Another study also found that food deserts create a greater likelihood of hypertension, diabetes, and CKD due to adverse impacts on diet. A project in Chicago aims to mitigate food deserts, as well as improve outcomes for patients with CKD by improving access to healthy foods, nutrition programming, support groups, and educational resources to help guide community members in making better food choices that can help improve disease, with a specific focus on CKD.

CKD is called “the silent epidemic” because it is typically not diagnosed until it is advanced and more difficult to treat. The Mount Baker Foundation launched a kidney health awareness initiative intended to bring kidney health knowledge to the forefront. Addressing disparities in health requires effective, comprehensive efforts that cannot be achieved by one organization. 

I encourage the cities of Bellingham, Ferndale, Blaine, Lynden, our small towns, the Whatcom County Council, school leaders, health department officials, primary care physicians, and other community partners to help solve the disparities in our community that lead to food insecurity. We must empower those who have been overlooked with the resources, support and services they need to live healthier.

Micki Jackson



An open letter to Senators Murray, Cantwell and Schumer:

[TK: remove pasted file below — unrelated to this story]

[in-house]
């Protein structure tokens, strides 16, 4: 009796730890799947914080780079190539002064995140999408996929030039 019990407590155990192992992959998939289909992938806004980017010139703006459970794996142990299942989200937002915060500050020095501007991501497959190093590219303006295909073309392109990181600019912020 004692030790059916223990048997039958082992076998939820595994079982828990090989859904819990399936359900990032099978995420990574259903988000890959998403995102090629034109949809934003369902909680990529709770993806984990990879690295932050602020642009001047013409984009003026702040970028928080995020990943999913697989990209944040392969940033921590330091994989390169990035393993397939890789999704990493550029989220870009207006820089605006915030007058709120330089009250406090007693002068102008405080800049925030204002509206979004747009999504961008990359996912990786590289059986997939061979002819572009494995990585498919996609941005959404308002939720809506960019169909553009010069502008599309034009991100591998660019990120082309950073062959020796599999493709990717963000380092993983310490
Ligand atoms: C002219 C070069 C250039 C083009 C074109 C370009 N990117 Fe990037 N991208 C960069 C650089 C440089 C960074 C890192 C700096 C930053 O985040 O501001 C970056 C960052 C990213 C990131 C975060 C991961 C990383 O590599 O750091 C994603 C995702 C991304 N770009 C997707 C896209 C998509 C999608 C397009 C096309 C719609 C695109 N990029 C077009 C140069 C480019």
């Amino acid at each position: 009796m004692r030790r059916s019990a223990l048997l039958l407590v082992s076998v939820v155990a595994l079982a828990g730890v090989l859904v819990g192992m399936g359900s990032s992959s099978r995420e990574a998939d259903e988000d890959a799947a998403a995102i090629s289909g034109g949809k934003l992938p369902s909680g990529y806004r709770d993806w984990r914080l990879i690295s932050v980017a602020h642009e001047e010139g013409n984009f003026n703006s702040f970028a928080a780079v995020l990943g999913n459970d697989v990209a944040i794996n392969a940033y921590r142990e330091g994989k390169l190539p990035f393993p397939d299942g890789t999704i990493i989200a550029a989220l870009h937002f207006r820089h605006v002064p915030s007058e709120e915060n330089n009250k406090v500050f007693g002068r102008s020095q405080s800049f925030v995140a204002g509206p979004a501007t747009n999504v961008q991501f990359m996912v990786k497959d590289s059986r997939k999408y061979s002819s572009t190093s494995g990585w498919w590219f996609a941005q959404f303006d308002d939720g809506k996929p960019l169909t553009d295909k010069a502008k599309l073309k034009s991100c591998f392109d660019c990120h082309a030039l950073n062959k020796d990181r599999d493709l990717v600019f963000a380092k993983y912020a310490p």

Honorable Senators, with all due respect,

It was bad enough when it was Mitch McConnell refusing to govern and no outcry came that might’ve roused the public to whom he was denying service. His conduct was a betrayal of the people. You should have raised hell.

Now you are asking us to accept a self-serving and corrupt stonewall on behalf of the 1% by two of your own. Your “colleagues,” Sen. Manchin and Sen. Sinema, require an intervention that will elicit good sense. Turn up the heat! They are putting themselves above the party and the people. They feign principle but are without it. 

These two wannabe Giants of the Senate will not change when you “agree to disagree and keep talking” while they pretend preservation of the filibuster is more important than voting rights and the chance of a lifetime to substantially reduce poverty in the nation. Call them out! Outrage is what your constituents are feeling and it is with that you must confront Manchin and Sinema. Take the gloves off and FIGHT DAMMIT!

Sy Schwartz 


Send Letters to the Editor to letters@cascadiadaily.com. Rules: Maximum 400 words, have a point and make it clearly, no personal attacks. Include your full name, address and telephone number(s) for verification; only your name and city of residence will be published. Letters may be edited for length, grammar and clarity.